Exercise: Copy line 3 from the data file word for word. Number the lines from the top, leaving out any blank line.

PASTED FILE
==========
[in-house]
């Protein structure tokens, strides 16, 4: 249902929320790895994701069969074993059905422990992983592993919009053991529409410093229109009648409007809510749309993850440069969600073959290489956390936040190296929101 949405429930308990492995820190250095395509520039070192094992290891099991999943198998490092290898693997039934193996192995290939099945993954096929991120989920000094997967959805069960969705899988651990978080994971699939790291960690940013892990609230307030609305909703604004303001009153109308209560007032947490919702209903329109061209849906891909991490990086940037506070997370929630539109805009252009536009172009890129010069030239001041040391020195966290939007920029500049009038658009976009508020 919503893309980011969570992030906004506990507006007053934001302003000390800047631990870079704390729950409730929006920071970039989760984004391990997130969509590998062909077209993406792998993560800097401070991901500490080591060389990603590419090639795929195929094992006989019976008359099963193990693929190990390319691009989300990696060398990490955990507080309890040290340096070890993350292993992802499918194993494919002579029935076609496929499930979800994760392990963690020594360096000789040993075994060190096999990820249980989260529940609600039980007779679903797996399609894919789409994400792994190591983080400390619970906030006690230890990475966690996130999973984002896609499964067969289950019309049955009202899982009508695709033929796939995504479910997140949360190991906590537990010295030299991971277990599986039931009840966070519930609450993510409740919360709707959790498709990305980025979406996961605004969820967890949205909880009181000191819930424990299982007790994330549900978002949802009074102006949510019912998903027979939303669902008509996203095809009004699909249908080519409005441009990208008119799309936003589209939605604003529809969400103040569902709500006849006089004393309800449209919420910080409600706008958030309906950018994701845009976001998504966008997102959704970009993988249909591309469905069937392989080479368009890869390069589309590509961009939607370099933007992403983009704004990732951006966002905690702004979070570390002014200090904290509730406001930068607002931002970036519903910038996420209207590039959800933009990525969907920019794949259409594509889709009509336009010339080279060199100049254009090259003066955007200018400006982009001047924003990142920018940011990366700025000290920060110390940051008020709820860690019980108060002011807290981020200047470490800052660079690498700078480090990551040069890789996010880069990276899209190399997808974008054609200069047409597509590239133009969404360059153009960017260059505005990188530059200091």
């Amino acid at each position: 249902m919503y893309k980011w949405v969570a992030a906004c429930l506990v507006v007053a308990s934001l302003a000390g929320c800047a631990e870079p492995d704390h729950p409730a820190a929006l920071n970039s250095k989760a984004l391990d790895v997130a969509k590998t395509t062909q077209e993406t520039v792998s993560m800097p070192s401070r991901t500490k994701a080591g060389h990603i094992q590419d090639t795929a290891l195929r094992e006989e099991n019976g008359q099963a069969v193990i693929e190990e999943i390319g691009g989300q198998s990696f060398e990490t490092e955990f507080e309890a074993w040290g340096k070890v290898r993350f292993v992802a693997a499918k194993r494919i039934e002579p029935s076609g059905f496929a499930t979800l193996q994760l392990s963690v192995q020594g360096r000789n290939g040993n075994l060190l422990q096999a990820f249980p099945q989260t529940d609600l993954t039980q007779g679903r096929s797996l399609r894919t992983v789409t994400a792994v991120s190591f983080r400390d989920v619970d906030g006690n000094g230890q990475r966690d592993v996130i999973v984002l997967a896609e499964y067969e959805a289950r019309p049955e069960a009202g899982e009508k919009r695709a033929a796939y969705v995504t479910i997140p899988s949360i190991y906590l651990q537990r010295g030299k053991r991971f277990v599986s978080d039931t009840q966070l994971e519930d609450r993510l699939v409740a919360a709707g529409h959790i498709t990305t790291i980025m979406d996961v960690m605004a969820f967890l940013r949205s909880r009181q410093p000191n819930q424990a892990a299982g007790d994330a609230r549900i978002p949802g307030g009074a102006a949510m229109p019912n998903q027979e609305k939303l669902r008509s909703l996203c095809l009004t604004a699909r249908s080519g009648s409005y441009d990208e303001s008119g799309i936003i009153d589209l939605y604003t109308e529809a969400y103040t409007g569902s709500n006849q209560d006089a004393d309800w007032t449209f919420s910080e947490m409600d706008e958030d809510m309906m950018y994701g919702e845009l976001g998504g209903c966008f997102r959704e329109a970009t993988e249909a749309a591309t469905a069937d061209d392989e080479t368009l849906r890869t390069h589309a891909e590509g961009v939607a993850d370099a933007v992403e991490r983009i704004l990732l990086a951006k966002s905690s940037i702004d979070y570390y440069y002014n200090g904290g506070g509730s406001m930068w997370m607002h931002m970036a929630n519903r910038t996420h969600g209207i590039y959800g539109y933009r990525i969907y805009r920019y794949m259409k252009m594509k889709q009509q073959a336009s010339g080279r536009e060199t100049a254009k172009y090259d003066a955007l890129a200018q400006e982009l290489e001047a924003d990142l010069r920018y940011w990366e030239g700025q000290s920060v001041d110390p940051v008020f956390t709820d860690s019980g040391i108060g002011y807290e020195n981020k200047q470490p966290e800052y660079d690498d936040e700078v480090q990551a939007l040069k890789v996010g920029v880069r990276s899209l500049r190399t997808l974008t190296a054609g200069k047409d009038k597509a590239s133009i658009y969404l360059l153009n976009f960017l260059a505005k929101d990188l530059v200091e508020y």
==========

């Amino acid at each position: 249902m919503y893309k980011w949405v969570a992030a906004c429930l506990v507006v007053a308990s934001l302003a000390g929320c800047a631990e870079p492995d704390h729950p409730a820190a929006l920071n970039s250095k989760a984004l391990d790895v997130a969509k590998t395509t062909q077209e993406t520039v792998s993560m800097p070192s401070r991901t500490k994701a080591g060389h990603i094992q590419d090639t795929a290891l195929r094992e006989e099991n019976g008359q099963a069969v193990i693929e190990e999943i390319g691009g989300q198998s990696f060398e990490t490092e955990f507080e309890a074993w040290g340096k070890v290898r993350f292993v992802a693997a499918k194993r494919i039934e002579p029935s076609g059905f496929a499930t979800l193996q994760l392990s963690v192995q020594g360096r000789n290939g040993n075994l060190l422990q096999a990820f249980p099945q989260t529940d609600l993954t039980q007779g679903r096929s797996l399609r894919t992983v789409t994400a792994v991120s190591f983080r400390d989920v619970d906030g006690n000094g230890q990475r966690d592993v996130i999973v984002l997967a896609e499964y067969e959805a289950r019309p049955e069960a009202g899982e009508k919009r695709a033929a796939y969705v995504t479910i997140p899988s949360i190991y906590l651990q537990r010295g030299k053991r991971f277990v599986s978080d039931t009840q966070l994971e519930d609450r993510l699939v409740a919360a709707g529409h959790i498709t990305t790291i980025m979406d996961v960690m605004a969820f967890l940013r949205s909880r009181q410093p000191n819930q424990a892990a299982g007790d994330a609230r549900i978002p949802g307030g009074a102006a949510m229109p019912n998903q027979e609305k939303l669902r008509s909703l996203c095809l009004t604004a699909r249908s080519g009648s409005y441009d990208e303001s008119g799309i936003i009153d589209l939605y604003t109308e529809a969400y103040t409007g569902s709500n006849q209560d006089a004393d309800w007032t449209f919420s910080e947490m409600d706008e958030d809510m309906m950018y994701g919702e845009l976001g998504g209903c966008f997102r959704e329109a970009t993988e249909a749309a591309t469905a069937d061209d392989e080479t368009l849906r890869t390069h589309a891909e590509g961009v939607a993850d370099a933007v992403e991490r983009i704004l990732l990086a951006k966002s905690s940037i702004d979070y570390y440069y002014n200090g904290g506070g509730s406001m930068w997370m607002h931002m970036a929630n519903r910038t996420h969600g209207i590039y959800g539109y933009r990525i969907y805009r920019y794949m259409k252009m594509k889709q009509q073959a336009s010339g080279r536009e060199t100049a254009k172009y090259d003066a955007l890129a200018q400006e982009l290489e001047a924003d990142l010069r920018y940011w990366e030239g700025q000290s920060v001041d110390p940051v008020f956390t709820d860690s019980g040391i108060g002011y807290e020195n981020k200047q470490p966290e800052y660079d690498d936040e700078v480090q990551a939007l040069k890789v996010g920029v880069r990276s899209l500049r190399t997808l974008t190296a054609g200069k047409d009038k597509a590239s133009i658009y969404l360059l153009n976009f960017l260059a505005k929101d990188l530059v200091e508020y």